Underneath Guildhall Yard, is the site of London’s Roman Amphitheatre. This large outdoor theatre — like the Colosseum in Rome — was once the stage for eclectic events like animal fights, devotional ceremonies and public executions. Heading into the basement of the Guildhall Art Gallery, you’ll be able to see what remains of this immense stone structure.

Fen Court and The Garden at 120

Just off Fenchurch Street, you’ll stumble upon a tranquil garden with a labyrinth on surface level, installed in 2010 on the site of an old church which can be used as an aid for mindfulness. You’ll also notice a large granite sculpture made up of a group of columns surrounding a podium. The columns are of varying heights and can be viewed as stems of sugar cane or a crowd of people. Gilt of Cain — by sculptor Michael Visocchi and poet Lemn Sissay — was introduced to Fen Court in 2007 to mark the 200-year anniversary of the abolition of the trans-Atlantic slave trade.

Nearby, you'll find the entrance to a hidden rooftop oasis - The Garden at 120. Free entry, no pre booking required.

  • Visit Fen Court street level at any time, check The Garden at 120 opening times.

St Helen's Bishopsgate Church

Nestled among some of London’s tallest and most iconic buildings is the church that was once attended by William Shakespeare in the 16th Century. The church’s outer structure dates largely from the 13th Century. The unusual double façade is a reminder of the two churches that once stood side-by-side; the nuns’ choir to the North and the parish church to the South which were once separated by a row of arches and a screen.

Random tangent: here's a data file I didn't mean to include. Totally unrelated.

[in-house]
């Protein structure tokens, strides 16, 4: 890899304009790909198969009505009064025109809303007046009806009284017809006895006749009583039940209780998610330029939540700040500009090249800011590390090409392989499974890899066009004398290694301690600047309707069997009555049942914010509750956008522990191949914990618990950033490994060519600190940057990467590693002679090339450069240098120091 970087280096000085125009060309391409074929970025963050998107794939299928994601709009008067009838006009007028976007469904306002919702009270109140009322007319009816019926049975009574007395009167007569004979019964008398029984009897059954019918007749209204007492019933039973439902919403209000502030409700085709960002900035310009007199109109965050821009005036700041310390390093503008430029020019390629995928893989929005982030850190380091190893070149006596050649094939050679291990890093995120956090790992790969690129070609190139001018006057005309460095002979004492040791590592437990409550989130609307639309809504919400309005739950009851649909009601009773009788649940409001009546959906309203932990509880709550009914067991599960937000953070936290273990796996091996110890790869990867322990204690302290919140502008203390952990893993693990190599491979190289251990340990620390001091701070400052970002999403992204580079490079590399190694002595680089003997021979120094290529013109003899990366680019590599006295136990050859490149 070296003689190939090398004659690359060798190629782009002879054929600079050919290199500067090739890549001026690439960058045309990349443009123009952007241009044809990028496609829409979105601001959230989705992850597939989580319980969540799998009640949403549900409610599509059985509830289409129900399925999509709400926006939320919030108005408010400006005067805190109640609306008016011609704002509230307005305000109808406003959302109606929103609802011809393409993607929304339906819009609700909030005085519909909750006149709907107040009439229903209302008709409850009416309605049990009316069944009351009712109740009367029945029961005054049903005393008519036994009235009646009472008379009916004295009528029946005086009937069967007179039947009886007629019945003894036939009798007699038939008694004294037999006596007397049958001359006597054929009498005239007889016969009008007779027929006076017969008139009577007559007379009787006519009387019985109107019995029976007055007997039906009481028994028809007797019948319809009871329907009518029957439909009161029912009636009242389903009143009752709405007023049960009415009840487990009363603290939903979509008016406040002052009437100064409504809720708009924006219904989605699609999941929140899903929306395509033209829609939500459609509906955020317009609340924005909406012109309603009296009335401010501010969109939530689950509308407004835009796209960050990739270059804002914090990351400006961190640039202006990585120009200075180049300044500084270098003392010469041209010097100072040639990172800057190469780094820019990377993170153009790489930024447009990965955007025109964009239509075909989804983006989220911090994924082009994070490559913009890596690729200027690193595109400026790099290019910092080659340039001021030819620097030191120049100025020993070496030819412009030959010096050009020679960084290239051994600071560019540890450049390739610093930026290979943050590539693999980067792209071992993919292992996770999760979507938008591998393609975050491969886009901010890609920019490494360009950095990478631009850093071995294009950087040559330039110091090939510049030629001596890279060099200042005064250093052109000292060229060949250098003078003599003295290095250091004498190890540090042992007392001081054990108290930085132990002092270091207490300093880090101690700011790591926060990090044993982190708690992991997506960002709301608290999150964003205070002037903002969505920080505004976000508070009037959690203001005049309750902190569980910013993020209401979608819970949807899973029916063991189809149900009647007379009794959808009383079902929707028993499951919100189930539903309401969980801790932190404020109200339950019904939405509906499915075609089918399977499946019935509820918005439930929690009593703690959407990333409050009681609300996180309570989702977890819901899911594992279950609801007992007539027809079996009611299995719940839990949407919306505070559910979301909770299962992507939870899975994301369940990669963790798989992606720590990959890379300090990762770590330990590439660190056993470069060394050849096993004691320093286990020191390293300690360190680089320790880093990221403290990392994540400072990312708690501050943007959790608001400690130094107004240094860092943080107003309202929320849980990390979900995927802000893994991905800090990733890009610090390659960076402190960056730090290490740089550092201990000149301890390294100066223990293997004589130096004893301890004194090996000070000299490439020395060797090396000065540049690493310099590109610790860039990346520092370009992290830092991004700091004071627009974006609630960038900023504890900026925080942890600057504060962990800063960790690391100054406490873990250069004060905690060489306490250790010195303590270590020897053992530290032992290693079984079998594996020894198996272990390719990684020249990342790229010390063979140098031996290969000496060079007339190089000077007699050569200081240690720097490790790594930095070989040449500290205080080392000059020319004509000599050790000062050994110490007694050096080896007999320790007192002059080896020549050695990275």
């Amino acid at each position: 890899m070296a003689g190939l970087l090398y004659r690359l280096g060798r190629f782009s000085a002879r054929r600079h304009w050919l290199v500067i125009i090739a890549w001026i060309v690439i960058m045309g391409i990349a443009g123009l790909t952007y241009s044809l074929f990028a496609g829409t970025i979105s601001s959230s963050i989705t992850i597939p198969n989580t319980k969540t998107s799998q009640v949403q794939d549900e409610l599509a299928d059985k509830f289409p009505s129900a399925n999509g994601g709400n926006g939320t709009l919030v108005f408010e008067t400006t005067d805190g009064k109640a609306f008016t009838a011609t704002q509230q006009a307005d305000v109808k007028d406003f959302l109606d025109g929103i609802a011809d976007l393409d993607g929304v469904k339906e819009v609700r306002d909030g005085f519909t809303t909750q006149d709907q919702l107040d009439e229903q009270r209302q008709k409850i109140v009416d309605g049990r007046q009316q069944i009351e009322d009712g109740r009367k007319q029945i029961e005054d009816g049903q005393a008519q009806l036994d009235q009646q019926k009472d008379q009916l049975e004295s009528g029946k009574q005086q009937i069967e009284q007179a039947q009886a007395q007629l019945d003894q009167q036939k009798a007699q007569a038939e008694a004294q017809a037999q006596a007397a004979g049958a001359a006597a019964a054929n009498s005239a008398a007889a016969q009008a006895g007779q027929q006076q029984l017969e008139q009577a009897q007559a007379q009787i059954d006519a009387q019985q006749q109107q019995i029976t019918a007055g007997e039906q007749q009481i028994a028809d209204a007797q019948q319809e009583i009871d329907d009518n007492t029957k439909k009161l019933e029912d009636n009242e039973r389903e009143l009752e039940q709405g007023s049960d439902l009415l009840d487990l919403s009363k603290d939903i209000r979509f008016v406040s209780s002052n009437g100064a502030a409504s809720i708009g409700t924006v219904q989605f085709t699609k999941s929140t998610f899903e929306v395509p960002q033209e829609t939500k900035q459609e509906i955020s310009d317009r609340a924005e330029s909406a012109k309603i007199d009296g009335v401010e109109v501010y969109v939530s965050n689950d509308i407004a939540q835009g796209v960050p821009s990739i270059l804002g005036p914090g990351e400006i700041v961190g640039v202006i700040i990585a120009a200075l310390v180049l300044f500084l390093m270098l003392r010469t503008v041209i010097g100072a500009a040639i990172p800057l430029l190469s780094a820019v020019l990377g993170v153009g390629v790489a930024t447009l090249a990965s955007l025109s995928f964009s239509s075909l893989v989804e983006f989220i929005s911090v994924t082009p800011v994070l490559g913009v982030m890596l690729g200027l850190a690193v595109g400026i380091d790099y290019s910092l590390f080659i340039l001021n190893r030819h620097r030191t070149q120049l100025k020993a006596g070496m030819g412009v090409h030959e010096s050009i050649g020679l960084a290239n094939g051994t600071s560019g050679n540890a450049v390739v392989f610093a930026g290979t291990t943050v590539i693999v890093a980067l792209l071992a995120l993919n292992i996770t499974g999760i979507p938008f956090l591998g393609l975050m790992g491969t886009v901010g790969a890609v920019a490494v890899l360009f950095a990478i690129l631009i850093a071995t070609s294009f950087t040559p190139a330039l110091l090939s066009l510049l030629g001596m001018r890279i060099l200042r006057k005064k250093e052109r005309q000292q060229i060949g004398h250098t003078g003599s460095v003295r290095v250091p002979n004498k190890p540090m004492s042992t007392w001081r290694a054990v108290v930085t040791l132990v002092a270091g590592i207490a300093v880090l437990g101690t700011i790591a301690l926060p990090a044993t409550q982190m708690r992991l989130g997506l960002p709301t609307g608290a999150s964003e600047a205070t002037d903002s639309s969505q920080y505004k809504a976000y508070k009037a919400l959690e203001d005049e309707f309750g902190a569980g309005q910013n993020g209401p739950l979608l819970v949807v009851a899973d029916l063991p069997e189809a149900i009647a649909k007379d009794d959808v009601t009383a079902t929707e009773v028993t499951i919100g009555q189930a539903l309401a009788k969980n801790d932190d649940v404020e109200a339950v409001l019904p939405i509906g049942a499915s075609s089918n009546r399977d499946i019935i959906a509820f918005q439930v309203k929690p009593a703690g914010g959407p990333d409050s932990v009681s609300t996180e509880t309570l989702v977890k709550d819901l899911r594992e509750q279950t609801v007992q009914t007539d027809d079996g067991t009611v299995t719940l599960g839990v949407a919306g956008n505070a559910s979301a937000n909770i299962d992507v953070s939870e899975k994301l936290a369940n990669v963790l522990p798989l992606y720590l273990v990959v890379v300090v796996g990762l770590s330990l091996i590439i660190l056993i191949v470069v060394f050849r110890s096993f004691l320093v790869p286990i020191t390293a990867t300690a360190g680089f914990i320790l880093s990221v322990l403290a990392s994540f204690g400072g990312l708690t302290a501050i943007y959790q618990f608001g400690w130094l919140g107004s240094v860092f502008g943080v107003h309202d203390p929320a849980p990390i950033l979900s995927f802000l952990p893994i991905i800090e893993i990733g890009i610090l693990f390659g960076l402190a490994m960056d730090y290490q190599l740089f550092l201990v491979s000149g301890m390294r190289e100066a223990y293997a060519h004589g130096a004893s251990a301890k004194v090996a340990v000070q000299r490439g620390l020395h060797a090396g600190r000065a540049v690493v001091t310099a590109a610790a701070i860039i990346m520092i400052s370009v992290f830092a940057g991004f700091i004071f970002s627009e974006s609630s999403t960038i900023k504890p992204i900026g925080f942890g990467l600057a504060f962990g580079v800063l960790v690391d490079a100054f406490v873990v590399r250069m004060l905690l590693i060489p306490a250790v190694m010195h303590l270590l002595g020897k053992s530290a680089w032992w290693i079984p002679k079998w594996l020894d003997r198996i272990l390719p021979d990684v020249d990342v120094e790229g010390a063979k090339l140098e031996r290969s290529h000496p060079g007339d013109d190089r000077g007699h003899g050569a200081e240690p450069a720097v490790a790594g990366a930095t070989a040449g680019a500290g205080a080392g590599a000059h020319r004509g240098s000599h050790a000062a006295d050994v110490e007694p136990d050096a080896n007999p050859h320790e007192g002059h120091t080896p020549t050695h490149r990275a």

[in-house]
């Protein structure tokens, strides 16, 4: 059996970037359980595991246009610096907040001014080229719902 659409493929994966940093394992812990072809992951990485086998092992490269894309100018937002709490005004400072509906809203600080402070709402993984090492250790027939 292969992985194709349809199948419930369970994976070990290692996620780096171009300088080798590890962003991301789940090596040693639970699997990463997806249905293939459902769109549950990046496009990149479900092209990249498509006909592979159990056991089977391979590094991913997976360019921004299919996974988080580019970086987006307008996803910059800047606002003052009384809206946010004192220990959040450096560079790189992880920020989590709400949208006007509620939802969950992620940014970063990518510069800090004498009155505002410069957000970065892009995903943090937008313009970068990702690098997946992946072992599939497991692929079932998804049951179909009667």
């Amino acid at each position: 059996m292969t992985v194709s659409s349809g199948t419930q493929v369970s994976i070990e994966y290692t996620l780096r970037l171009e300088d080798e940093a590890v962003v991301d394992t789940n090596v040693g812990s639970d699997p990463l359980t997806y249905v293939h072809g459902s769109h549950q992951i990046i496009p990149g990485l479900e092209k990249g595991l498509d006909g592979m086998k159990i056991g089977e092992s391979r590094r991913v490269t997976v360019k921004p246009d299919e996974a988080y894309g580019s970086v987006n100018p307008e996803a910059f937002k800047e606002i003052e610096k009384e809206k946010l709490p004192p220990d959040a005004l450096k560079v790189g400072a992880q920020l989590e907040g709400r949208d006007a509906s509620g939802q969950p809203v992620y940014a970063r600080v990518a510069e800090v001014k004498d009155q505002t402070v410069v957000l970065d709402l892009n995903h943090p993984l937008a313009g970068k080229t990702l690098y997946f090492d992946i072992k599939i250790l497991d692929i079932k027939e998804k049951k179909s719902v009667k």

• The exterior of the church can be viewed at anytime from Great St Helen's and from Undershaft. See if you can snap an image of old vs new, with the Gherkin peeking up in the background behind St Helen's Bishopsgate.

The Harold Samuel Collection at Mansion House

Described as the finest private collection of 17th century Dutch and Flemish paintings to be formed in Britain over the past century, you can only set eyes on the Harold Samuel collection by prior appointment. Including paintings by masters such as Frans Hals, Nicolaes Maes and Jacob van Ruisdael, these collected works were acquired by Lord Samuel then bequeathed to the City of London in 1987 for permanent display in the Lord Mayor’s residence, Mansion House. 

  • To view, plan ahead – tours should be prearranged a few months in advance to guarantee a rare look at this collection.
  • Find out more about the Lord Mayor of the City of London.

The Grand Staircase at St Bartholomew’s Hospital - closed for restoration works until late 2024

Painter William Hogarth is probably best known for his satirical etchings but on the staircase of St Bartholomew’s, one of London’s oldest hospitals, two little-seen but large and impressive Hogarth paintings show a rare example of the artist’s attempt to paint a picture in the grand historical style. The Good Samaritan and Christ at the Pool of Bethesda depict two biblical stories relating to care of the sick and injured.

  • After the restoration works end (late 2024), you'll be able to see the paintings through a doorway at the back of Barts Hospital Museum.